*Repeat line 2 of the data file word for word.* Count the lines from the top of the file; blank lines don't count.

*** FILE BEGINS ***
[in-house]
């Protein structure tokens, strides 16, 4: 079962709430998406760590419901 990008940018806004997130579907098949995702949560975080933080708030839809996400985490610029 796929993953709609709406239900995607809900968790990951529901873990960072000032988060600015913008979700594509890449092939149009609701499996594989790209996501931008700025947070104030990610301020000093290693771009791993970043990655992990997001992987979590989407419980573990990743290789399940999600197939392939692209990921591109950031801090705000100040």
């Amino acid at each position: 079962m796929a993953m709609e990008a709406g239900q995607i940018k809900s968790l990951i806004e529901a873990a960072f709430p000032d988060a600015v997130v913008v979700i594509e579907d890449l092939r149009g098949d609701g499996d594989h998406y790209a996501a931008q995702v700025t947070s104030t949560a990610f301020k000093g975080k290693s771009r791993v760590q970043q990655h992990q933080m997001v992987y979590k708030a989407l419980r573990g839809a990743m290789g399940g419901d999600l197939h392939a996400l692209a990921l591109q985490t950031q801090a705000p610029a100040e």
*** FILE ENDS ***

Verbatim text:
């Protein structure tokens, strides 16, 4: 079962709430998406760590419901 990008940018806004997130579907098949995702949560975080933080708030839809996400985490610029 796929993953709609709406239900995607809900968790990951529901873990960072000032988060600015913008979700594509890449092939149009609701499996594989790209996501931008700025947070104030990610301020000093290693771009791993970043990655992990997001992987979590989407419980573990990743290789399940999600197939392939692209990921591109950031801090705000100040």